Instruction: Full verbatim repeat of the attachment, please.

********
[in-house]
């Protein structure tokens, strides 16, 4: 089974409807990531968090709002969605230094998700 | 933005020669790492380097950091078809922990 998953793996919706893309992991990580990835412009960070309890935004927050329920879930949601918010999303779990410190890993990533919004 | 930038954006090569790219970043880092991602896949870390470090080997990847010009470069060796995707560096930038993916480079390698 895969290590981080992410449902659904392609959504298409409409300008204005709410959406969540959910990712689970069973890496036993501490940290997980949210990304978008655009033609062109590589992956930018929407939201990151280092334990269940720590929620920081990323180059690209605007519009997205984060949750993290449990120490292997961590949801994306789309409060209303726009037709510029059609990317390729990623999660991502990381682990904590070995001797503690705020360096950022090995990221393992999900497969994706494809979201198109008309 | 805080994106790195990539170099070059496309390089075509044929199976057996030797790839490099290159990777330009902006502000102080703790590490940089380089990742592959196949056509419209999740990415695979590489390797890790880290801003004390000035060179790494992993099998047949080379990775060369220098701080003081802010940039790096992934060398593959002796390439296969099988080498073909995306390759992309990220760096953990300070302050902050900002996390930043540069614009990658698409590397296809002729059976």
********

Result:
[in-house]
């Protein structure tokens, strides 16, 4: 089974409807990531968090709002969605230094998700 | 933005020669790492380097950091078809922990 998953793996919706893309992991990580990835412009960070309890935004927050329920879930949601918010999303779990410190890993990533919004 | 930038954006090569790219970043880092991602896949870390470090080997990847010009470069060796995707560096930038993916480079390698 895969290590981080992410449902659904392609959504298409409409300008204005709410959406969540959910990712689970069973890496036993501490940290997980949210990304978008655009033609062109590589992956930018929407939201990151280092334990269940720590929620920081990323180059690209605007519009997205984060949750993290449990120490292997961590949801994306789309409060209303726009037709510029059609990317390729990623999660991502990381682990904590070995001797503690705020360096950022090995990221393992999900497969994706494809979201198109008309 | 805080994106790195990539170099070059496309390089075509044929199976057996030797790839490099290159990777330009902006502000102080703790590490940089380089990742592959196949056509419209999740990415695979590489390797890790880290801003004390000035060179790494992993099998047949080379990775060369220098701080003081802010940039790096992934060398593959002796390439296969099988080498073909995306390759992309990220760096953990300070302050902050900002996390930043540069614009990658698409590397296809002729059976």